It’s been a week since Greek Australians were shocked to hear Andrew Gaze and Bruce McAvaney proclaim King Philip II of Macedonia, as “FYROM’s first Olympian”. The outrageous claim was part of their commentary during the Rio Olympics opening ceremony broadcast.

“There’s a bit of history for you,” McAvaney said, citing FYROM as the birthplace of Alexander the Great, while the country’s delegation of athletes paraded in front of the screen.

The incident sparked a furore as community leaders, along with the Greek Ambassador, issued statements and addressed letters to the network.

“At best it’s lazy journalism, at worst it’s deceitful; I don’t know where it sits in the spectrum, but it’s appalling,” says Bill Papastergiadis, president of the Greek Community of Melbourne.

“At an event which highlights the important contribution of Greece to global unity and sport, it was disturbing that the Australian presenters were ignorant of basic history and the contributions of Greece to the event which they were in fact broadcasting. It was incumbent upon us to immediately write to Channel 7, seeking a retraction and an apology,” he adds.

Addressed to the executive chairman of Seven Network Limited, Kerry Stokes, the letter deemed the announcers as “as uneducated and insensitive sports jocks whose throwaway line about Alexander the Great as the team from the Former Yugoslav Republic of Macedonia (FYROM) entered the stadium was simply wrong and politically inflammatory”.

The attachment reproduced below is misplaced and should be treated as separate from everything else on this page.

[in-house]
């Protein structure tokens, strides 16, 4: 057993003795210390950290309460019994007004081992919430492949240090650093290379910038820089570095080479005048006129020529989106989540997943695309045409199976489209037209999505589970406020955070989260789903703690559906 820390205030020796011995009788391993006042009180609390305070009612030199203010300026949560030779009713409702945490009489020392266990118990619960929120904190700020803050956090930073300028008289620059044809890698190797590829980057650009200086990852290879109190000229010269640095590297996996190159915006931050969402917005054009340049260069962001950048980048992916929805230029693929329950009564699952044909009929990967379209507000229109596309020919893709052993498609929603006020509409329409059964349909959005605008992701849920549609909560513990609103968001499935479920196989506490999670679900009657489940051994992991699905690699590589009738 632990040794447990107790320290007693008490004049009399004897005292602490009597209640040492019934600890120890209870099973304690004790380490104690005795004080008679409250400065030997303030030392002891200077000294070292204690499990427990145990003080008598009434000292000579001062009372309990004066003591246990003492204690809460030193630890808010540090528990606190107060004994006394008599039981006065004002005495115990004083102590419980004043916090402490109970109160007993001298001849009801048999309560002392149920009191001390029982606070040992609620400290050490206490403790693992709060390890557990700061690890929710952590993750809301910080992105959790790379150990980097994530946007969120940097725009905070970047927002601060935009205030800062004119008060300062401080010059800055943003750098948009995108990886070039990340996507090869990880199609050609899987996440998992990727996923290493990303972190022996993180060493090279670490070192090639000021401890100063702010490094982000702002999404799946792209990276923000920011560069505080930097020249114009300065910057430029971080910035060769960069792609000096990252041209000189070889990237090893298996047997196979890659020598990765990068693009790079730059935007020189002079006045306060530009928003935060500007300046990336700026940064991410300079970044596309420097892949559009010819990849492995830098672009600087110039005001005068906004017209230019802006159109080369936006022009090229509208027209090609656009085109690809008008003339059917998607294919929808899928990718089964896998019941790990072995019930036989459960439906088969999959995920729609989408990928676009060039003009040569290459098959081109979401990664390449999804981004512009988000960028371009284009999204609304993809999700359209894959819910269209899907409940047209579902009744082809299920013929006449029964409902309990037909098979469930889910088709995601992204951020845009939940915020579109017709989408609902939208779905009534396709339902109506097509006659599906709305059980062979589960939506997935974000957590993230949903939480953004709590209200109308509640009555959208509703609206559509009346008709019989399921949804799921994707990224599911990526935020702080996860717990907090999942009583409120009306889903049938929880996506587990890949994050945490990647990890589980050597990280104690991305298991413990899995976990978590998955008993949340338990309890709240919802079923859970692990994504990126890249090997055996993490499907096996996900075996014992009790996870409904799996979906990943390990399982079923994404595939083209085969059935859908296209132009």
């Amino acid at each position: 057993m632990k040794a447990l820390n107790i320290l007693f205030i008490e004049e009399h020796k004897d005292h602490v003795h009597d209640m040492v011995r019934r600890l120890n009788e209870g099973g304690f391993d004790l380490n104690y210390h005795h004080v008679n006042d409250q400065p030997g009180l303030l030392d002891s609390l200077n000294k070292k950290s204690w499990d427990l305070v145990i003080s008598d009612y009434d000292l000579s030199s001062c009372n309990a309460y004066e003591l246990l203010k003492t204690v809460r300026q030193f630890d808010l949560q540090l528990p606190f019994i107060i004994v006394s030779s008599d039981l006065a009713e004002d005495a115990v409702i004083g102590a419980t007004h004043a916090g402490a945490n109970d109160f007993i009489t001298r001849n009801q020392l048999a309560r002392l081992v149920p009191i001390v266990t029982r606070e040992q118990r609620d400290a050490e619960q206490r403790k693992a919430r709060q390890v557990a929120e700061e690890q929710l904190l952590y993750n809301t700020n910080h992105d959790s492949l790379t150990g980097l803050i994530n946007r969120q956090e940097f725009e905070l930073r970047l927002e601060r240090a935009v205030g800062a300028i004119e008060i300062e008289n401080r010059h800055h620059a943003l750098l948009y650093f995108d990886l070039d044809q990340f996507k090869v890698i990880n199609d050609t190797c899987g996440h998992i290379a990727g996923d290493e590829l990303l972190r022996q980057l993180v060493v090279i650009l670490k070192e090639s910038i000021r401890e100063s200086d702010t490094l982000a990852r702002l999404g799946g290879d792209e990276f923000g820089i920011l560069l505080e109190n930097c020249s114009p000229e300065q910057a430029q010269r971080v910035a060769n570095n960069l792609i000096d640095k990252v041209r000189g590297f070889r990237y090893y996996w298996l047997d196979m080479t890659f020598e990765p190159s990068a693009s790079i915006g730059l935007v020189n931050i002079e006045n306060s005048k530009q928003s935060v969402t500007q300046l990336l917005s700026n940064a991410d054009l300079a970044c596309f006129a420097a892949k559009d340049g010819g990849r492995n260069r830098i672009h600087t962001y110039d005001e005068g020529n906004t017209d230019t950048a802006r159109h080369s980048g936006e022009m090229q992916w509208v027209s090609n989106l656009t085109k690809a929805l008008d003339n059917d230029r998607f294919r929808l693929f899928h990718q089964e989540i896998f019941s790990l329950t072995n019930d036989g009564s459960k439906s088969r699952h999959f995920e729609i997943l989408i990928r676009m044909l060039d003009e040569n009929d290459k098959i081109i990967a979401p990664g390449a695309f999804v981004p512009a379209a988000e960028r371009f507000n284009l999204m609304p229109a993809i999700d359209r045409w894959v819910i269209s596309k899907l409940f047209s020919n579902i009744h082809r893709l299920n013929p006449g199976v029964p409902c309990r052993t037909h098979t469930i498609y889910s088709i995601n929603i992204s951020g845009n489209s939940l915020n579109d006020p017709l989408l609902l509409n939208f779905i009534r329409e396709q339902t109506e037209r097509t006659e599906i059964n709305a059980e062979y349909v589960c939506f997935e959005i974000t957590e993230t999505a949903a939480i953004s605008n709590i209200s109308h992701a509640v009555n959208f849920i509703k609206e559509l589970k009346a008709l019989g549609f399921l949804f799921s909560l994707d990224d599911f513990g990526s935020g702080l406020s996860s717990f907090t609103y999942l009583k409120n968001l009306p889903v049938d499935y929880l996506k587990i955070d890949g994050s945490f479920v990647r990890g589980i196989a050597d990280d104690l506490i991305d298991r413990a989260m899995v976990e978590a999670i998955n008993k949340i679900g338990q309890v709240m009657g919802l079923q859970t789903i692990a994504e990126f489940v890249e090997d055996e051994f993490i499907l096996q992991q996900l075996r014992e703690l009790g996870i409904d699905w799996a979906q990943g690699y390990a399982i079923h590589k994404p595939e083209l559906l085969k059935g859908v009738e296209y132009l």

In the letter, Bill Papastergiadis urges Mr Stokes to “educate your staff on nothing more than what is the internationally accepted name for the state known as FYROM and request that they do not rewrite history for cheap amusement or to fill in broadcast time. Finally, we request that an on-air retraction be made and that this be made in earnest”.

The same demand was made by the Pan-Macedonian Association of Melbourne and Victoria. In a letter addressed to all the network’s officials, Peter Jasonides wrote: “The continued ignorance in the Australian media is validating a ‘seamless fraud’. However, only two possible reasons could exist for Channel 7, Mr McAvaney and any other commentator making such claims. Firstly, an obvious notion of ‘payment’ may have occurred between the network and the FYROM community contributing towards their irredentist movement, or secondly, their complete ineptness of any historically accurate fact.”